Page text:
Thoughts on Wandavision

Bailey Flanagan, Editor in Chief

With an enthralling and at times tragic storyline and constant twists, Wandavision is a captivating show for a wide audience. I have never really been a regular Marvel watcher or fan. I’ve seen a few movies here and there with my friends who love Marvel, but I found it hard to really get into the films. However, Wandavision hooked me from the start. Even with very little context (the only film I’ve seen with Wanda and Vision was Avengers: Endgame), I soon found myself sucked into the story.

I never cared for Marvel because I felt the movies had an imbalance of storyline and action. I think Wandavision balances the two elements well, leaning a bit towards storyline for the beginning half of the series. The first three episodes walk us through Vision and Wanda’s life together, but from the fourth episode on, Wanda is forced to confront all of her traumas. I think the way that Wanda walks through her journey of grief and healing is very well done.

 It is because of this I’d recommend the series to someone who isn’t necessarily an action or Marvel fan to test the waters before jumping into the rest of the Marvel Cinematic Universe. If you haven’t seen Wandavision yet, hop over to Disney+ and start watching!












One of my favorite things about Wandavision was the complexities and depth of Wanda’s story. A few of my favorite details were the decade structuring and when Wanda took down the Hex.

The sitcom through the decades structuring was both entertaining and beautiful once you gain more context. When Agatha takes Wanda through her past, the audience is shown Wanda’s origin and her childhood where she loved sitcoms. Now even only at this level, it is still slightly tragic but beautiful that Wanda created her own comfort sitcom to live in. This effect is magnified when we see a distressed Wanda visit the lot that she and  Vision purchased “to grow old in” together. It is then that we realize Wanda didn’t stay in the first decade because she wanted to simulate growing old with Vision by moving through time with him.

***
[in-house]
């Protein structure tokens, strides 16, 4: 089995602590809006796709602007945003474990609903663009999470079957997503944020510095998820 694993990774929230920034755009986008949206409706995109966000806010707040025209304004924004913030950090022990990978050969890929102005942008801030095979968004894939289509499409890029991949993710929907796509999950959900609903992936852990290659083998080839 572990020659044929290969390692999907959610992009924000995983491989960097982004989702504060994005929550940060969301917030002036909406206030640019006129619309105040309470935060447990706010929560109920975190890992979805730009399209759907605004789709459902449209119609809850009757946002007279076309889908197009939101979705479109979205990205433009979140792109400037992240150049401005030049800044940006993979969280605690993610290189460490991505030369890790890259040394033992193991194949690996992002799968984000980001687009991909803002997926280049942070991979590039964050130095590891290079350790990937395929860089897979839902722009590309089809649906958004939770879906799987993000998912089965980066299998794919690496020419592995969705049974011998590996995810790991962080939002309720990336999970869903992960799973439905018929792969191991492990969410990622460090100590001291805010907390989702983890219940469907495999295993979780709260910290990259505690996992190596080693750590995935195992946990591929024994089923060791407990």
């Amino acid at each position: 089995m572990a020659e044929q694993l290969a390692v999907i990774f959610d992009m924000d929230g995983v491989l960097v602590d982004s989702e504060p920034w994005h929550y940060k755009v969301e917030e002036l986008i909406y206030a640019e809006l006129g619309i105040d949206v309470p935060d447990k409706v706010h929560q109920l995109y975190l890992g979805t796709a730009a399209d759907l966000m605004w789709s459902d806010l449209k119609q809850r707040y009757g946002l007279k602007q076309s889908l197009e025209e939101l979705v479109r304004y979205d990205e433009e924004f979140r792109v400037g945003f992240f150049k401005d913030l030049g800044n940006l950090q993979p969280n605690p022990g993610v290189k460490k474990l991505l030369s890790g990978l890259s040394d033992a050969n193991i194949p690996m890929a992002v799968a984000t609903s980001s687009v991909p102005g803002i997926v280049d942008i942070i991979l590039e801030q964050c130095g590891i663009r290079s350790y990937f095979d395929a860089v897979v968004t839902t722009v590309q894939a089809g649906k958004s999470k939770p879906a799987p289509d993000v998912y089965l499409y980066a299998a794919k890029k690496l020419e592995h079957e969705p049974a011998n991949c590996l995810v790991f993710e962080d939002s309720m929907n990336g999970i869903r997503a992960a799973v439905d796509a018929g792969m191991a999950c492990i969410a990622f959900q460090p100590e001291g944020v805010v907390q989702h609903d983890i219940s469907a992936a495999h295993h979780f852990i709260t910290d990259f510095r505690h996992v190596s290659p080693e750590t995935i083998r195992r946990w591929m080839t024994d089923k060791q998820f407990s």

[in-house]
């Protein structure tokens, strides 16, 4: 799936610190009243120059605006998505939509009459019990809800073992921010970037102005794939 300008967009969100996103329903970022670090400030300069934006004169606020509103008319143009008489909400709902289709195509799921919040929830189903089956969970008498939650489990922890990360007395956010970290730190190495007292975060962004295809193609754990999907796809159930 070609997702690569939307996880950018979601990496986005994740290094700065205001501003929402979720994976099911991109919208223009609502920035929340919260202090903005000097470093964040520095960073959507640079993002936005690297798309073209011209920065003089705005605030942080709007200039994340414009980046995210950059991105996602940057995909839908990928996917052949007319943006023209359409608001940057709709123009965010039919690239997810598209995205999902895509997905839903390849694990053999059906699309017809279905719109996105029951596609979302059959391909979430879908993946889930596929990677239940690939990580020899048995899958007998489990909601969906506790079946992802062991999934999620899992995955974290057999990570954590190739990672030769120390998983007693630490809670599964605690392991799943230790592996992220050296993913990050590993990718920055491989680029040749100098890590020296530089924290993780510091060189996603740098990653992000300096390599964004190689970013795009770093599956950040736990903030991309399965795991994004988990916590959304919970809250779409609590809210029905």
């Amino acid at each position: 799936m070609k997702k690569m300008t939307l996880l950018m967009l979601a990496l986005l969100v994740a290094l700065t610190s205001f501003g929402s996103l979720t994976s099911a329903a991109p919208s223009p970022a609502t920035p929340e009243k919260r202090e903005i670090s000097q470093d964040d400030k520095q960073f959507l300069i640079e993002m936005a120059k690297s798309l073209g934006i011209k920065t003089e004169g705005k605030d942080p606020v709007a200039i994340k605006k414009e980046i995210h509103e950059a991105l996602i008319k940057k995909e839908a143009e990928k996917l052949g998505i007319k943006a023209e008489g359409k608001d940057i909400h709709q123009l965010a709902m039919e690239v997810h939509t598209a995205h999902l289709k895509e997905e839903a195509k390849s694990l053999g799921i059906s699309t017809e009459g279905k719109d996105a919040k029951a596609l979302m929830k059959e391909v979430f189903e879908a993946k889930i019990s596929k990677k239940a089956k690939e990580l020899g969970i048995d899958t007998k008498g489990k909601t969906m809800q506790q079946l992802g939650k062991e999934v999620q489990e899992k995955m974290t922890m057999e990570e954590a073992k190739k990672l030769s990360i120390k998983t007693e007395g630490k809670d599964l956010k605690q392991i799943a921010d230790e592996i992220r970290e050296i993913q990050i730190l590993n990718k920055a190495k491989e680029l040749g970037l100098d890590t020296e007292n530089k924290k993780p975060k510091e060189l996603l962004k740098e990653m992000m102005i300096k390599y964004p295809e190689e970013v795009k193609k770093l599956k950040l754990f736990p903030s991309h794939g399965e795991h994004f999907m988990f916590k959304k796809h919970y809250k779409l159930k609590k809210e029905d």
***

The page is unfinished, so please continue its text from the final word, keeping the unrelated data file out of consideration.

Another beautiful yet heartbreaking detail was when Wanda and Vision tuck the boys into bed before the Hex comes down. Minutes before, it had been daytime, but Wanda changed the time to night so the boys would be asleep when they disappeared and wouldn’t feel it. Like most things in Wandavision, there is more to the story. Billy had inherited the power to read minds, so most fans theorize he was able to read Wanda’s thoughts and realize what was about to happen making the scene even more bittersweet. 

If you love the little complexities of the series, I would highly recommend watching or reading an analysis of the finale.

Additionally, I think that Marvel displays grief in an incredibly gut wrenching way but ultimately real way. When Agatha walks Wanda through her life, we see a picture of Wanda going through each stage of grief over all of the losses she had encountered. It is incredibly real that after so much pain and loss of everyone she ever loved, Wanda completely shut down. 

First Wanda is angry at the agents keeping Vision from her, then she is in complete pain and agony. It is from this agony that she builds the hex, a world of denial and bargaining to keep what she has lost. Finally once she has to confront the fact that the hex cannot last, she finds acceptance that what is lost cannot just be fabricated through her magic. Wanda accepts that she has to let go of Vision, the permanence of separation is not clear, and finds peace even in her pain. 

This portrayal of grieving and pain is glossed over or sugar coated which I think significantly contributes to the beauty of this series. Not only is it visually beautiful, but somehow between the magic and fantasy, at its core, Wandavision addresses a universal human experience.